Wednesday, April 24, 2019

Pressure builds on the 924 project!

If "bake a cake" is old railroad slang for building up steam in a locomotive, then you could say that the restoration crew at the Northwest Railway Museum has been mixing a lot of batter lately.  With major boiler issues either already addressed or with a plan to mitigate, preparations for the first pressure test of the boiler are nearing completion.

The boiler was filled with water to the top of the dome to check for leaks.Over the past several weeks, the dry pipe has been "lapped" with the throttle body and the branch pipe manifold, the throttle valve has been lapped, and the components reassembled inside the boiler.  (Lapping is the process of grinding and polishing the mating surfaces to allow them to fit together without leaking.)  Then the boiler was filled with water to check for leaks.  Some minor leaking was detected around several new rivets and some of the new stay bolts, but nothing serious.

Gary James used his borescope to check for leaks inside the dry pipe.Gary James is a shipwright who usually leads the work on coaches and other wood projects, but he has a very diverse skill set, and some great tools, too.  His borescope displays an image on his phone and was inserted into the dry pipe to check for any leaks.  He found the assembly leak-free, at least under atmospheric pressure.

The copper gasket for the steam dome was heated and quenched to soften it in preparation for bolting on the lid.Meanwhile, the copper gasket for the steam dome was annealed by heating it with a torch and quenching it in cold water.  This makes the copper soft and prepares it to take shape as the dome lid is tightened down.  This thin ring of copper provides the steam seal.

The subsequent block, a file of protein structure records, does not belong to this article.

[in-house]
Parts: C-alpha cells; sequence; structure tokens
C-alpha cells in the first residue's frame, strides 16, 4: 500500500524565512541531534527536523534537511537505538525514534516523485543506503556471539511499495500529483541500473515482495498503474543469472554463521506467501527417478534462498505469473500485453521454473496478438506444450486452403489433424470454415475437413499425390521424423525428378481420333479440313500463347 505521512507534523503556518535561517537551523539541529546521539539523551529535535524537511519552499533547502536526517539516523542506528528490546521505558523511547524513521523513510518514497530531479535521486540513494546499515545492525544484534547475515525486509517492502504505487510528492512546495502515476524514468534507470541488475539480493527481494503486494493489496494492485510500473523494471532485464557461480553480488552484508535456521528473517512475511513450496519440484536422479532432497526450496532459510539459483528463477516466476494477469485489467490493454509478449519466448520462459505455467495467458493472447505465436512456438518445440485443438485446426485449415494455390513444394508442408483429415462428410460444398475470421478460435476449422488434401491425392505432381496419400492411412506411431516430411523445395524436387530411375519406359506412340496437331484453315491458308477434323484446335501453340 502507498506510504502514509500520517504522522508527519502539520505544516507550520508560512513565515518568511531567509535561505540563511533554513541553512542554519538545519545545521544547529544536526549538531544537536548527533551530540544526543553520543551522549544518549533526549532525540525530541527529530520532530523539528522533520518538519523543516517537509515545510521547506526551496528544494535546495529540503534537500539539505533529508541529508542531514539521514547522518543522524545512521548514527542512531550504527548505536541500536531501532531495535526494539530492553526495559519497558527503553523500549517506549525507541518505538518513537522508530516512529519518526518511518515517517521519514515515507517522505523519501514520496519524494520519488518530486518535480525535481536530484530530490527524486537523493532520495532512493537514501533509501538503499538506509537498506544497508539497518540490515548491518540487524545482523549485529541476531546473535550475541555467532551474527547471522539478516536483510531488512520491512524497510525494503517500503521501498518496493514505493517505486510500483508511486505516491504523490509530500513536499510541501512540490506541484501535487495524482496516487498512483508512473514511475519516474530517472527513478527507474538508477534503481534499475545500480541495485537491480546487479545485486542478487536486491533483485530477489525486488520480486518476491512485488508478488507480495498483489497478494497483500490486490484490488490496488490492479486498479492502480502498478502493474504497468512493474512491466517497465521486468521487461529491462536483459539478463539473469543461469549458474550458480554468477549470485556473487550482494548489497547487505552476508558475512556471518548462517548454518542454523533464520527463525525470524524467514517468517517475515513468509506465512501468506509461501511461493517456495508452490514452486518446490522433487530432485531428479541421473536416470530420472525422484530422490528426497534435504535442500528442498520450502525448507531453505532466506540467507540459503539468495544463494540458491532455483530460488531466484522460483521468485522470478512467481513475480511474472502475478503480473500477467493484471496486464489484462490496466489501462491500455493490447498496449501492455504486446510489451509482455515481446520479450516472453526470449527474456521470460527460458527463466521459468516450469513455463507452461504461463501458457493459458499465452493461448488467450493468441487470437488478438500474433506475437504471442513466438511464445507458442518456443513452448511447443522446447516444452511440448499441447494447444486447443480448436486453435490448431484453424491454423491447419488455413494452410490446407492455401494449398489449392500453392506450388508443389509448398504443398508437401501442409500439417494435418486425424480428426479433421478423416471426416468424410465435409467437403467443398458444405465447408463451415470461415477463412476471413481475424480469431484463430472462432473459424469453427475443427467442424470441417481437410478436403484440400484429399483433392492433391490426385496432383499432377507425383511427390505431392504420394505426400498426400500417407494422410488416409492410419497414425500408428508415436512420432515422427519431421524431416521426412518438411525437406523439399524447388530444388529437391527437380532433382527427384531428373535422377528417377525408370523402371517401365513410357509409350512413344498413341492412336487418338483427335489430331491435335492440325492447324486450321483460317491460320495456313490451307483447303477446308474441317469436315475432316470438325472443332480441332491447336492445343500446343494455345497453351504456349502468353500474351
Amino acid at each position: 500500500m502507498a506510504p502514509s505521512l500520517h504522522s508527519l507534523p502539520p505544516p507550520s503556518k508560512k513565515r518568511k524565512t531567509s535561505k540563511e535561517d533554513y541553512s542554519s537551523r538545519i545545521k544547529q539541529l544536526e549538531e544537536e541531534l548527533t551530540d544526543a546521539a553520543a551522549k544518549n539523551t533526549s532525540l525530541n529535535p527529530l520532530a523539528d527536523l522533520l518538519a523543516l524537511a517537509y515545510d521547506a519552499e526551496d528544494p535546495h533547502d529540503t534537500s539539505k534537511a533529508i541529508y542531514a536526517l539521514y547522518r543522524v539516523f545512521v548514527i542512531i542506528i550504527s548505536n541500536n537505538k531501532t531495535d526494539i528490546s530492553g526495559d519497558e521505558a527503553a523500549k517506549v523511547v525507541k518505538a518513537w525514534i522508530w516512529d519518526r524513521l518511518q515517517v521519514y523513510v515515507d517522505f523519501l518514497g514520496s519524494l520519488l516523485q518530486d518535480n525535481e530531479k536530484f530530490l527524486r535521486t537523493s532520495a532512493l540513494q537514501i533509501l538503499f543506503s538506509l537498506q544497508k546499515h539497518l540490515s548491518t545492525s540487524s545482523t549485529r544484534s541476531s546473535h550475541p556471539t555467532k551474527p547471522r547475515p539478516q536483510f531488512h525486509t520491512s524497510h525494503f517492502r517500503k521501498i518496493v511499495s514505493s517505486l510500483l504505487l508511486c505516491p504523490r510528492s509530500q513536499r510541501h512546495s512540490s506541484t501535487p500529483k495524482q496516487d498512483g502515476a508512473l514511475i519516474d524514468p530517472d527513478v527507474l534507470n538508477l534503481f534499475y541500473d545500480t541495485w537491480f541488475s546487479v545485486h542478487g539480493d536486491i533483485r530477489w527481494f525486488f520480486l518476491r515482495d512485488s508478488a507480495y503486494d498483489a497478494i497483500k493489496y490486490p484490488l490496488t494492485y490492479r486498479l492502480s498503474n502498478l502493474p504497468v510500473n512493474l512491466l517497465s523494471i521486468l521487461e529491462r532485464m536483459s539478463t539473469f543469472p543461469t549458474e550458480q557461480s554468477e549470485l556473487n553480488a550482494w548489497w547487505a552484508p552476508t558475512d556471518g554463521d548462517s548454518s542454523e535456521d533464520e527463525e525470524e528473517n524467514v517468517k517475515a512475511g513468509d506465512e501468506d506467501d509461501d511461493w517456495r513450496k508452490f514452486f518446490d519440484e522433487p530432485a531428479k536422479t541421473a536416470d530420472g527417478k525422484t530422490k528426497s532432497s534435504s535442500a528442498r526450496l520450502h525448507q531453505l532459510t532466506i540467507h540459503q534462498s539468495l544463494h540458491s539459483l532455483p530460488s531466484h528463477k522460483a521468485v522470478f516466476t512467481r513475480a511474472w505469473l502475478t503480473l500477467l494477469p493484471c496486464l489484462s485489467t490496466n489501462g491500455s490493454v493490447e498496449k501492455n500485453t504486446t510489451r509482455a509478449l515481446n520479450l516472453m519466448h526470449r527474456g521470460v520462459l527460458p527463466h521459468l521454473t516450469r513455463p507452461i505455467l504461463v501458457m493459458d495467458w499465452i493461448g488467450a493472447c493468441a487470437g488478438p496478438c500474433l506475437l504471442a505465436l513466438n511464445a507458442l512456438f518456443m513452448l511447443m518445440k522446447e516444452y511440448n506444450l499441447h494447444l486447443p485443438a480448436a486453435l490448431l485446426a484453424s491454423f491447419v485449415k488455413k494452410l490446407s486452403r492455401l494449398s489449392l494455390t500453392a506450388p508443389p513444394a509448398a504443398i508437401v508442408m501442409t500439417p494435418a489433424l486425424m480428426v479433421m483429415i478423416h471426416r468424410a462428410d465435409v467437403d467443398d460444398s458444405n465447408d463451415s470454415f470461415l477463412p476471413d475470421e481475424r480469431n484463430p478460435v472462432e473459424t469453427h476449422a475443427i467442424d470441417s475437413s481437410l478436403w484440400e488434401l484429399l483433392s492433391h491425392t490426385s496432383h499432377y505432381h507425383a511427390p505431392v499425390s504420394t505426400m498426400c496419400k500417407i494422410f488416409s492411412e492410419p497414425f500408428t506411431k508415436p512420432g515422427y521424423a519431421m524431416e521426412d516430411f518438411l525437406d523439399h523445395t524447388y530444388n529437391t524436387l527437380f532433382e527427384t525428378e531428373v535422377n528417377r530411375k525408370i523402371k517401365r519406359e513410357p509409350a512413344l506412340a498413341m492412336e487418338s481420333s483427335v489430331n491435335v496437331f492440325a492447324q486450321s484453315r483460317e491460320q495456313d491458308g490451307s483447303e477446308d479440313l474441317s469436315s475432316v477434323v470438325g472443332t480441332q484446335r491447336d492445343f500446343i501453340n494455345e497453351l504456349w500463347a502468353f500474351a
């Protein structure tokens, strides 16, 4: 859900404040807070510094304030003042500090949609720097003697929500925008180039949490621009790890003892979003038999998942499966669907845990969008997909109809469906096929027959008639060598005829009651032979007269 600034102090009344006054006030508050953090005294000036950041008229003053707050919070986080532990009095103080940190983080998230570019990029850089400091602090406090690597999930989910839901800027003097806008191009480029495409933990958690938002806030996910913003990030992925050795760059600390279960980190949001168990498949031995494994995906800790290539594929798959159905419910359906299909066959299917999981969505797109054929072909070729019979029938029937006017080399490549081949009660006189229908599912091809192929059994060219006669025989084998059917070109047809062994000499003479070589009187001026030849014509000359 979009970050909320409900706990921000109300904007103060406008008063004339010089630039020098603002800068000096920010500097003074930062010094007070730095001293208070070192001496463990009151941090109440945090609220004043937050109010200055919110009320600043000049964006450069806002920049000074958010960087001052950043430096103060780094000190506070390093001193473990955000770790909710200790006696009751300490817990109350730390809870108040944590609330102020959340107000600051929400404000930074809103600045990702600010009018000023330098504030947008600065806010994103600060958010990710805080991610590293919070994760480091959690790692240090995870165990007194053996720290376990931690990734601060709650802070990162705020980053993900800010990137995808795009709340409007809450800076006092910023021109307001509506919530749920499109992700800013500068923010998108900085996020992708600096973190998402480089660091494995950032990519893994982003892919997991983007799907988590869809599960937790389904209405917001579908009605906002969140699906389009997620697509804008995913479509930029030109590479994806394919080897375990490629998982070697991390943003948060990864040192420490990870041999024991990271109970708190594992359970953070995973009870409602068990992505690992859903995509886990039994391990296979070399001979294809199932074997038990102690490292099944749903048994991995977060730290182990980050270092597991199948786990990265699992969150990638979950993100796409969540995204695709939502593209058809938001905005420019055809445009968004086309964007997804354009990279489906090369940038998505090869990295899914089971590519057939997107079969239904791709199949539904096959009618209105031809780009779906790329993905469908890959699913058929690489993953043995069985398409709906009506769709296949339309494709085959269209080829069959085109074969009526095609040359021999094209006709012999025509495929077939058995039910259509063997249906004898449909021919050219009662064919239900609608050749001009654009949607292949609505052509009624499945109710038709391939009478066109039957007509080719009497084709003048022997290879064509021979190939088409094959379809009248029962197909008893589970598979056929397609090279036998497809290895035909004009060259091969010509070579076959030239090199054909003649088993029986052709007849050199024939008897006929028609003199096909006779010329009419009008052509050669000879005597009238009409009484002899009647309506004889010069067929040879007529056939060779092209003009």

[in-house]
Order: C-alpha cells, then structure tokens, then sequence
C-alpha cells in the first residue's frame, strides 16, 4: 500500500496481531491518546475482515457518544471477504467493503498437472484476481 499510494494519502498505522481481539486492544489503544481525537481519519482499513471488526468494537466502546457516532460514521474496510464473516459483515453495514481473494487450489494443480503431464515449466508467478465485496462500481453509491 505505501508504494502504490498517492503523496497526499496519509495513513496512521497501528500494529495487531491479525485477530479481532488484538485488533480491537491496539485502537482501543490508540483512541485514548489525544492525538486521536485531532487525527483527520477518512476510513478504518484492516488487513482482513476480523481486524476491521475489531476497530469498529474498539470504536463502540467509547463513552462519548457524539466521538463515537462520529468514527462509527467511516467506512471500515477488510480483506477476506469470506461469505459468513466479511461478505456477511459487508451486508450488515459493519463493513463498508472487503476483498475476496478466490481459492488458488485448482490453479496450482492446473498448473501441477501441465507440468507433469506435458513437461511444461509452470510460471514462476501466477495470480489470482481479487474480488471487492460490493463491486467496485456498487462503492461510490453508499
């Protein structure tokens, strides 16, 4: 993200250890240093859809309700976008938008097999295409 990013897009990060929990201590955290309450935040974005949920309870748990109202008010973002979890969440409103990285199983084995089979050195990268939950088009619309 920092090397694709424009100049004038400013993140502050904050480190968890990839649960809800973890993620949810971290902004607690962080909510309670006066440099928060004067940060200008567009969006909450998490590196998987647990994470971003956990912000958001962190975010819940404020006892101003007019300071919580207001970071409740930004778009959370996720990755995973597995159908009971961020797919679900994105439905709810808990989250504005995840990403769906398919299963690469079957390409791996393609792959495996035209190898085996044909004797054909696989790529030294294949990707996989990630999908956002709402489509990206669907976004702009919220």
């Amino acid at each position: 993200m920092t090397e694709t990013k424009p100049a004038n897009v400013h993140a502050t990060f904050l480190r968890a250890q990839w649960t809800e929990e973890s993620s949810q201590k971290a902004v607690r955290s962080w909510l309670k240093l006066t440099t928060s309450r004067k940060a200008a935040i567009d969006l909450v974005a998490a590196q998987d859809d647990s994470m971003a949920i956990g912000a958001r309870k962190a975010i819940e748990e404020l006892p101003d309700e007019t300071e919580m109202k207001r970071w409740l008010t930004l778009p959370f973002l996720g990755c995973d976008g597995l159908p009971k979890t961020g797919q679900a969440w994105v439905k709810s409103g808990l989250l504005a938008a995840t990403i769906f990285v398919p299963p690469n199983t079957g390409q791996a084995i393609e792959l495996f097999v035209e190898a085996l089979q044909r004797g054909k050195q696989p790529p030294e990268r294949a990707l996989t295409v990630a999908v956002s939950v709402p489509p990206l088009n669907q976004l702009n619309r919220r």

The steam dome lid was gently placed on the copper gasket and bolted down.Lastly, the dome lid was replaced and tightened down.  Machinist Gerry Petitjean did the honors and verified the lid was pulled evenly against the gasket.  The water was filled all the way to the top and the last of the air was exhausted so the entire vessel could be inspected for leaks.  

What is next?  In the coming weeks water in the boiler will be heated to around 30 degrees C.  Then a small hand pump will be used to raise the pressure in the boiler to approximately 200 psi.  This process will identify any remaining leaks, or other issues that need to be addressed.  When all the remaining leaks are repaired, the hydro-static test will be repeated for the Federal inspector.

16 bolts hold the steam dome lid on locomotive 924.The Museum is grateful for 4Culture, Washington Heritage Capital Fund, Schwab Fund, Osberg Family Trust, Emery Rail Heritage Trust, Northern Pacific Railway Historical Association, and more than 100 individuals for their support in funding the restoration of the 924.

Want to see and learn more?  Join us for the Snoqualmie Wine Train on Saturday, April 27 beginning at 2:30 PM in the Snoqualmie Depot.  Your Wine Train experience will include a visit to the Conservation and Restoration Center to see locomotive 924.

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